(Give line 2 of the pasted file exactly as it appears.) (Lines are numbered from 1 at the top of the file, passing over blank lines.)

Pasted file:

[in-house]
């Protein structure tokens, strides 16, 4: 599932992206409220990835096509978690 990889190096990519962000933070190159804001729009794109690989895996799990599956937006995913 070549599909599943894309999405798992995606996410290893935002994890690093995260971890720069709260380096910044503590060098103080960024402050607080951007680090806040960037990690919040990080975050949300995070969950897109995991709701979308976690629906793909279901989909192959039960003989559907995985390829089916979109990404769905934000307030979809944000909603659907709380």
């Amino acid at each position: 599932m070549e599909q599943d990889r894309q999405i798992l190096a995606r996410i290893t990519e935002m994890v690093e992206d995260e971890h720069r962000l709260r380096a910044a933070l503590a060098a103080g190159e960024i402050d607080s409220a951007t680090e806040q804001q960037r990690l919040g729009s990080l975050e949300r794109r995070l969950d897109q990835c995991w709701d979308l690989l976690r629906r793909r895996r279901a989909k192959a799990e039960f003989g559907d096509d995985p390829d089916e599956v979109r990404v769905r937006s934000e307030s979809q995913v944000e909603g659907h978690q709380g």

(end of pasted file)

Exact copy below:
């Protein structure tokens, strides 16, 4: 599932992206409220990835096509978690 990889190096990519962000933070190159804001729009794109690989895996799990599956937006995913 070549599909599943894309999405798992995606996410290893935002994890690093995260971890720069709260380096910044503590060098103080960024402050607080951007680090806040960037990690919040990080975050949300995070969950897109995991709701979308976690629906793909279901989909192959039960003989559907995985390829089916979109990404769905934000307030979809944000909603659907709380």